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Intermittent fasting might be a very popular way to lose weight, but is the practice of restricted eating between certain hours not ideal for women of a certain age?
She explains in addition to a circadian rhythm, women's bodies also run on an infradian rhythm, which affects metabolism and stress in different ways compared to men. She says it is important to select a diet that takes the infradian rhythm into account in order to not disrupt hormones that play a role in weight management, like insulin, thyroid hormones, and cortisol.
Alisa says the infradian rhythm, which begins at the start of a woman's first period and continues until their last period, affects key areas of the body, including:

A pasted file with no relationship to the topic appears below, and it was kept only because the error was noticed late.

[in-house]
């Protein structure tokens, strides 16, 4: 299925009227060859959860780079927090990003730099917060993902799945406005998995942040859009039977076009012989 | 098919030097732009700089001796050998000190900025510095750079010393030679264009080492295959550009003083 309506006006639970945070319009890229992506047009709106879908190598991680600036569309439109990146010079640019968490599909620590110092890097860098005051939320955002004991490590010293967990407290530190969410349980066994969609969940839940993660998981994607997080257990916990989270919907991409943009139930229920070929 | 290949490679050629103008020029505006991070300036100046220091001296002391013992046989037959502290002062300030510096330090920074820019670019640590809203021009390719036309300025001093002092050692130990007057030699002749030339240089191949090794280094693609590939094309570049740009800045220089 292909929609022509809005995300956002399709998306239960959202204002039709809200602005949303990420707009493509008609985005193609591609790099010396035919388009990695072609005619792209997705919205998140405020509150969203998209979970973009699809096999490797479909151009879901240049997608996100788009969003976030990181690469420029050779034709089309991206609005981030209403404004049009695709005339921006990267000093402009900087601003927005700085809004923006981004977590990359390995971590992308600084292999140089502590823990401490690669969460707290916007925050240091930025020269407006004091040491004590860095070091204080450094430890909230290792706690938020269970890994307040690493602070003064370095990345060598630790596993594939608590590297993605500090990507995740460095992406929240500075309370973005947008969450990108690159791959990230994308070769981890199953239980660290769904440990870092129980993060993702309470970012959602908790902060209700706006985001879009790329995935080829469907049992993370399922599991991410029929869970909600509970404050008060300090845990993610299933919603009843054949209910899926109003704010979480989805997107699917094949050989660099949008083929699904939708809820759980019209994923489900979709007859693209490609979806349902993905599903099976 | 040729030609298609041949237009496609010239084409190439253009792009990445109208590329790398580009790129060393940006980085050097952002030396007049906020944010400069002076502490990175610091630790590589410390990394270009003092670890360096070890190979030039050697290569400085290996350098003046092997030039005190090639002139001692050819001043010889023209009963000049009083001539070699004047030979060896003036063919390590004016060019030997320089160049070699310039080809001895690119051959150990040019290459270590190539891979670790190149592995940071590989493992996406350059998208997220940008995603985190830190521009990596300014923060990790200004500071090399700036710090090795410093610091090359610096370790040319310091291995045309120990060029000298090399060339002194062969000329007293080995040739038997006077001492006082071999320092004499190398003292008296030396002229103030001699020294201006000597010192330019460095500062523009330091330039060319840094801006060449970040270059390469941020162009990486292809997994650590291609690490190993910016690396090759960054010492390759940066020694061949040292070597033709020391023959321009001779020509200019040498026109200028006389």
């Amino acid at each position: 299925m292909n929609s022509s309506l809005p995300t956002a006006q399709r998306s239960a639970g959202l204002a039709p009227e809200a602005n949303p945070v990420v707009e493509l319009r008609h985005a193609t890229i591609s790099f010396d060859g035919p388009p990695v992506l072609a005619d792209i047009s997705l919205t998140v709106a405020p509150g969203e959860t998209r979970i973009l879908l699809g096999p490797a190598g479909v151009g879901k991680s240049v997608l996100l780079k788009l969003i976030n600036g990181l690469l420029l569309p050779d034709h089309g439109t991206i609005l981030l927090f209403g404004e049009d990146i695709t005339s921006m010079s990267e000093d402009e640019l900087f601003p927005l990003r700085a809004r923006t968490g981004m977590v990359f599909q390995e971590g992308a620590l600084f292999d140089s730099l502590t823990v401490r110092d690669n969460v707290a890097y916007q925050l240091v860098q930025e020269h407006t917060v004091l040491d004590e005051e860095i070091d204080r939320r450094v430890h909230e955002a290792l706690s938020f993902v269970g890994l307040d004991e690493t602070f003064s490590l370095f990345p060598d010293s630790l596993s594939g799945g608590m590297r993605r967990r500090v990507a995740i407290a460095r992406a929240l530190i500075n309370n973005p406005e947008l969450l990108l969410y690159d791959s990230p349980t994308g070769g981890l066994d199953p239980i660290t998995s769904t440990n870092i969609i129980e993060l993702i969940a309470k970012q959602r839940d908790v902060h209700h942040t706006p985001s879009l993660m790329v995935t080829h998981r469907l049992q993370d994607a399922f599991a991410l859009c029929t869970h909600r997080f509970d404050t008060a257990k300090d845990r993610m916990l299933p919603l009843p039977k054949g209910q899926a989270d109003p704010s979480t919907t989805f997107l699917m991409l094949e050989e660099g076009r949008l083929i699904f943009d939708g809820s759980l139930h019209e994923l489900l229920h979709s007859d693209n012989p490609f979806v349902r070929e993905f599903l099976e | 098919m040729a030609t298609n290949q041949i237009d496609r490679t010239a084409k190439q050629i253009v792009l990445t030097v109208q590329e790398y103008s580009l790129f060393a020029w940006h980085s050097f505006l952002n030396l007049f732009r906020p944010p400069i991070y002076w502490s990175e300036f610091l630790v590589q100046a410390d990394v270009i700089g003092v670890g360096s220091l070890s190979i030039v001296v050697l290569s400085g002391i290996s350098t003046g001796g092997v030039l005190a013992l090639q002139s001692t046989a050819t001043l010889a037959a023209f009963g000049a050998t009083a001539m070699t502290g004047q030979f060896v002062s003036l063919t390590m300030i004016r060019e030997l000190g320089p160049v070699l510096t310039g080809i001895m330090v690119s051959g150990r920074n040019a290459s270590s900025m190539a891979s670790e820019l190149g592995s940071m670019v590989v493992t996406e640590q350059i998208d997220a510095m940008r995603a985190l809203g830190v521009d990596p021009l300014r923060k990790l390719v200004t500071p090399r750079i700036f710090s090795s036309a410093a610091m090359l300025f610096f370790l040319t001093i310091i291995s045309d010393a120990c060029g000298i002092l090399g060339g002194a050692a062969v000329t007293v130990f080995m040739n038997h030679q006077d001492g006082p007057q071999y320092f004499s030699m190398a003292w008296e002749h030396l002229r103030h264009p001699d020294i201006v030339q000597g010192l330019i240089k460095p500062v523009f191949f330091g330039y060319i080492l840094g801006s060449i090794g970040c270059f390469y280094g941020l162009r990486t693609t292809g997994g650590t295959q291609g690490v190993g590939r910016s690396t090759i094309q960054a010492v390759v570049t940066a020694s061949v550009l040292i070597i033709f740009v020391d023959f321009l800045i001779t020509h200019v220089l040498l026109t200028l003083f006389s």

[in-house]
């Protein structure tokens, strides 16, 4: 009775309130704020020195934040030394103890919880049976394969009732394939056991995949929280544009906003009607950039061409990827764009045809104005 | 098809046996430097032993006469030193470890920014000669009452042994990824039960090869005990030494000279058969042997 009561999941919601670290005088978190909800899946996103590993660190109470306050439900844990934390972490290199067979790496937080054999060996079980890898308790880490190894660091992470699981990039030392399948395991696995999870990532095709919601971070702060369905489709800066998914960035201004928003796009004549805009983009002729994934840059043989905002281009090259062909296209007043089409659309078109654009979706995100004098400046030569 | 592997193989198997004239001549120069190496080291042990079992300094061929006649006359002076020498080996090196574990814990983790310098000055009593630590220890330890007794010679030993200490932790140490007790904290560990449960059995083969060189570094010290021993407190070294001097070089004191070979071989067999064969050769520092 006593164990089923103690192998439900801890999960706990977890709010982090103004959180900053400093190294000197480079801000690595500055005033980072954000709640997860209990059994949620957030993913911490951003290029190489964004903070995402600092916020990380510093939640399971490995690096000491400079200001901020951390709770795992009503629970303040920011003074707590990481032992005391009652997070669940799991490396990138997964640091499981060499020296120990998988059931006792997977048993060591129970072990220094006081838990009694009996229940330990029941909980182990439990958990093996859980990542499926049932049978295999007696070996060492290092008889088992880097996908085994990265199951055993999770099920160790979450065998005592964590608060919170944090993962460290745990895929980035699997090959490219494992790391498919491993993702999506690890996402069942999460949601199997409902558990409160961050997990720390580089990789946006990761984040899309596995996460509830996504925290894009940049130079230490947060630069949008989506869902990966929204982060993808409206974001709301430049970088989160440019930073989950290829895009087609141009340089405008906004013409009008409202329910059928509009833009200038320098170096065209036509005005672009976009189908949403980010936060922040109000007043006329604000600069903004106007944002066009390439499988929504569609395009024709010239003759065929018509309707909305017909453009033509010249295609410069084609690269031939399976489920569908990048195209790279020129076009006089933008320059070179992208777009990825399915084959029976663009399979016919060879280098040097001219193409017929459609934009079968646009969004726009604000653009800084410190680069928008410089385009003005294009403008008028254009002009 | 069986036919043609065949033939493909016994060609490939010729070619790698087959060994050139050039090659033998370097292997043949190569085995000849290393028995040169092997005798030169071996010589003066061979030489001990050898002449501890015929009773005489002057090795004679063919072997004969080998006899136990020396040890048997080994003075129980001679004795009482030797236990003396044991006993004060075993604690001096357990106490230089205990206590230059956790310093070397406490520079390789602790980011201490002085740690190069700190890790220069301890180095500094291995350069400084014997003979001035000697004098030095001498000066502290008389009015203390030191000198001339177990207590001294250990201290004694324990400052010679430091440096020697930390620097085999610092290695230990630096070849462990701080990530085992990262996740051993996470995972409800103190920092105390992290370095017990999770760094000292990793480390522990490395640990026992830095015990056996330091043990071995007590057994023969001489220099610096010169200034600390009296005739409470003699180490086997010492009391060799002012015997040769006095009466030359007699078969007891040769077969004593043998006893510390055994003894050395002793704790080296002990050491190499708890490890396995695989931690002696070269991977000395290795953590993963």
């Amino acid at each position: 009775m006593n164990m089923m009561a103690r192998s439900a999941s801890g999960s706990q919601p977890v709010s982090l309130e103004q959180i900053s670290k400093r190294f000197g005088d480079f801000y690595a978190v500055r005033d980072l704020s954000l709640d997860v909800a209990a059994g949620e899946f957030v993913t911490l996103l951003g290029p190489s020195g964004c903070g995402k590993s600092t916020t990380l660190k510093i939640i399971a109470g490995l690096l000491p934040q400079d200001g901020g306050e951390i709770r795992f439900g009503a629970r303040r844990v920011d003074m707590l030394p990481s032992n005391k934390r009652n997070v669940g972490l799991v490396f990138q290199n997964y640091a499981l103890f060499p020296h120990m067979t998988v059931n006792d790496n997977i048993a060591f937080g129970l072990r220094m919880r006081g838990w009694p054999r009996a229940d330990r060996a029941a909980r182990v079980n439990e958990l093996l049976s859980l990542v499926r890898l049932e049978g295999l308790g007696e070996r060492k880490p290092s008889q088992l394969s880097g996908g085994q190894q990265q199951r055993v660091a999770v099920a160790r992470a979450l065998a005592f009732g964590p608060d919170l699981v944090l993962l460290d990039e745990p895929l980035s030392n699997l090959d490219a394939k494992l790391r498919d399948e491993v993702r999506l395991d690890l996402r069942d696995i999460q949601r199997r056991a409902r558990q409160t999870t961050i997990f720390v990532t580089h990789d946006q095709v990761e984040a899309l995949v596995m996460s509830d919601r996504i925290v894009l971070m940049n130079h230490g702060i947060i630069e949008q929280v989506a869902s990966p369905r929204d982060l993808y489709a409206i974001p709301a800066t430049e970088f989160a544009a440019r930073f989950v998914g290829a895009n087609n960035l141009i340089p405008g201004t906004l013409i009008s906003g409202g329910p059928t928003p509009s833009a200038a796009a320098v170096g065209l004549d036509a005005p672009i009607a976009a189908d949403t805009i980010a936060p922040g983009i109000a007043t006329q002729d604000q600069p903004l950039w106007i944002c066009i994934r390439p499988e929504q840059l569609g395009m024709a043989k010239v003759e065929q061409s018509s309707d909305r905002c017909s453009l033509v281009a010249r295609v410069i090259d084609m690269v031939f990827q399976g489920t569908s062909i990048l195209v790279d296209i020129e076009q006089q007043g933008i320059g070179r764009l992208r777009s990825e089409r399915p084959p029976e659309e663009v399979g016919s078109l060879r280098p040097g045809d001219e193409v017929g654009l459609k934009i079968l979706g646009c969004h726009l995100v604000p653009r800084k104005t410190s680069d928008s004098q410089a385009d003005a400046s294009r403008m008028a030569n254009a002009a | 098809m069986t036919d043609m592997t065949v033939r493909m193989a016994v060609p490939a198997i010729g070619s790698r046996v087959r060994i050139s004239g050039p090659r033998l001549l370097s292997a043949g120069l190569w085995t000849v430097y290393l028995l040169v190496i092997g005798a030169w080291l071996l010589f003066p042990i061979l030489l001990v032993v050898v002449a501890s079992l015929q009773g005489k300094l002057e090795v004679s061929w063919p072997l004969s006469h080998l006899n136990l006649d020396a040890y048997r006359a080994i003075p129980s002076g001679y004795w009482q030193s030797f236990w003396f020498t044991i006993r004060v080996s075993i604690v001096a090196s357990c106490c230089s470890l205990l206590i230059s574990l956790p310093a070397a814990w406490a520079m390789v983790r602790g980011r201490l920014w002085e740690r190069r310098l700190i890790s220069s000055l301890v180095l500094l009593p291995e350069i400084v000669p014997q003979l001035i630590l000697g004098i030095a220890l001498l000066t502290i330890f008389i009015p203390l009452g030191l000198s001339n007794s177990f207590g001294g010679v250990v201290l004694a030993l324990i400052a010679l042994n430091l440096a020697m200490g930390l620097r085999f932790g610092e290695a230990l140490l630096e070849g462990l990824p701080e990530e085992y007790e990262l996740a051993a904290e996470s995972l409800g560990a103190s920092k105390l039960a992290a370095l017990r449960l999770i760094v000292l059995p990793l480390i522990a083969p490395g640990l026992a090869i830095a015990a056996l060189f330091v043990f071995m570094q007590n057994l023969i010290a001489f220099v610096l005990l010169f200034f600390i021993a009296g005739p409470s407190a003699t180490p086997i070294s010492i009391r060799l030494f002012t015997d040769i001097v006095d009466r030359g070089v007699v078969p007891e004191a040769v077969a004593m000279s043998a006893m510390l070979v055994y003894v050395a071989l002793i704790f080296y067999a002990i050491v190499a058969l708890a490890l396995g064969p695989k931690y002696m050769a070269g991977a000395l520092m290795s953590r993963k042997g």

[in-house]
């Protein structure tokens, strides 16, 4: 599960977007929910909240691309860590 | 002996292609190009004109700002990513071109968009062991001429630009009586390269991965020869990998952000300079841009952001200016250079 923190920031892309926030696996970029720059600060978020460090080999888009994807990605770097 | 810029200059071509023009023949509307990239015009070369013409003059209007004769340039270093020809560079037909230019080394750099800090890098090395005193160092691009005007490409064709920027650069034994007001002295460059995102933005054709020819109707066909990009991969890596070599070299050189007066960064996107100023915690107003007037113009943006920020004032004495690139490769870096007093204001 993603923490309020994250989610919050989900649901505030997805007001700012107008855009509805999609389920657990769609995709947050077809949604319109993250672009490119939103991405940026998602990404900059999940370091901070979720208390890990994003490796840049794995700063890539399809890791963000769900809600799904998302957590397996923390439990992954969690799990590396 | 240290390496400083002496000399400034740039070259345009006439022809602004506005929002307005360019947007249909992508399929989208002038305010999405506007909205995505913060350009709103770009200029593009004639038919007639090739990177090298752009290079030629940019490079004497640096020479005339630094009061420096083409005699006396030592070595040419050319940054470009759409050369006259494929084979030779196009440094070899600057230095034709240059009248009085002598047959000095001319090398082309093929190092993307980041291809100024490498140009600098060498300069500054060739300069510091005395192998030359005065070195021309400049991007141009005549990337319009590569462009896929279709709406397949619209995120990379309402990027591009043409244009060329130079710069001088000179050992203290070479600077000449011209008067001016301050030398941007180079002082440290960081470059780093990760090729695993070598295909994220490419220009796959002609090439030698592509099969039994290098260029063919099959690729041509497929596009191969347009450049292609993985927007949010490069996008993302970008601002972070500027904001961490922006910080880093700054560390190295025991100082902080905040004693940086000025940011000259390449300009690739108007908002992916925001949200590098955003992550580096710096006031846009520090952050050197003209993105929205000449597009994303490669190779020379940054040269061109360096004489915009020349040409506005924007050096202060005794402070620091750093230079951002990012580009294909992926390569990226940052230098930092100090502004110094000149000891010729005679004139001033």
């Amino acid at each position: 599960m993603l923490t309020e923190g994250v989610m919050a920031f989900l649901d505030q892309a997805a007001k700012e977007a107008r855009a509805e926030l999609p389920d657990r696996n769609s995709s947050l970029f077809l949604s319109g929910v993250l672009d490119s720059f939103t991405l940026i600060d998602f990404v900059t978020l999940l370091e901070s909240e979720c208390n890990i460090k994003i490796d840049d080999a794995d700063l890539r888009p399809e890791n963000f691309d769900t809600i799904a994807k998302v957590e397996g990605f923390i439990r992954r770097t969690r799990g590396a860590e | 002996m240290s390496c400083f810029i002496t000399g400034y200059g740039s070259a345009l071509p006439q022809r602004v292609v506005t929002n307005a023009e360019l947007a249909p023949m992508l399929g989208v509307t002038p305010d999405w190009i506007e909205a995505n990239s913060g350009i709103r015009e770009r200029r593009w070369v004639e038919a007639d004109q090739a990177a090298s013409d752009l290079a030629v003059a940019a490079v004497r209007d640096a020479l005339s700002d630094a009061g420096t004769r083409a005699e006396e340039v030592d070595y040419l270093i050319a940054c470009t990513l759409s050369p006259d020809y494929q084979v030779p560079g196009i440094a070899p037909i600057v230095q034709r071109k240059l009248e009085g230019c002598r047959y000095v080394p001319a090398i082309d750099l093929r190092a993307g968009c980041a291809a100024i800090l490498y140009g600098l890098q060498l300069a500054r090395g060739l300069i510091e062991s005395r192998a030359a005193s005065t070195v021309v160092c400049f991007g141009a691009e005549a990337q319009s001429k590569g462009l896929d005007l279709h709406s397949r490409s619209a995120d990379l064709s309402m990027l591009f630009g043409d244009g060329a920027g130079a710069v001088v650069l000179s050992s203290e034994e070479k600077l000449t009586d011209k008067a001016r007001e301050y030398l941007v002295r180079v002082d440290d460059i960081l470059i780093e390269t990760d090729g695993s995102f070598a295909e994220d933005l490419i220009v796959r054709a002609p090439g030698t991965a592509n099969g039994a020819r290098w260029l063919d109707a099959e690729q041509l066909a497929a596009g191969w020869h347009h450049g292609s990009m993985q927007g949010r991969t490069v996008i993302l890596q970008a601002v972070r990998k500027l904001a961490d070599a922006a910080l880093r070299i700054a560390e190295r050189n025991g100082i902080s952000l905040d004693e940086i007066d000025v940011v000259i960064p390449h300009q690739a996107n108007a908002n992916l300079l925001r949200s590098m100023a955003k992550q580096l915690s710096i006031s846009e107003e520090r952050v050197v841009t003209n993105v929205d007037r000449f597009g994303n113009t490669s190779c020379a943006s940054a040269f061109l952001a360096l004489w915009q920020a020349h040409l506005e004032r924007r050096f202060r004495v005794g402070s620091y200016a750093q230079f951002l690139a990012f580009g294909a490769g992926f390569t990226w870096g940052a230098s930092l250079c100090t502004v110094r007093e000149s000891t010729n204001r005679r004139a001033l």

- brain function
- stress response
- immune system
- reproductive system
She contends most popular diets -- like intermittent fasting, keto, and paleo -- are not taking the infradian rhythm into account and could be the reason why so many women are not successful while on them. She says the research these diets are based on does not include how the infradian rhythm factors in and is why many women are not able to achieve what these diets promise.
The hormone expert says initially people will usually lose weight when they begin a diet like intermittent fasting, but if a woman (during her reproductive years) is eating the same amount of calories each day for a month, and not factoring in the cyclical metabolic changes that occur (along with the changing caloric requirements that take place during the month) it will likely eventually stop working. She says this scenario can contribute to hormonal disruption, weight gain, and an increase of symptoms around a woman's cycle.
As always, consult with your doctor before beginning any new diet.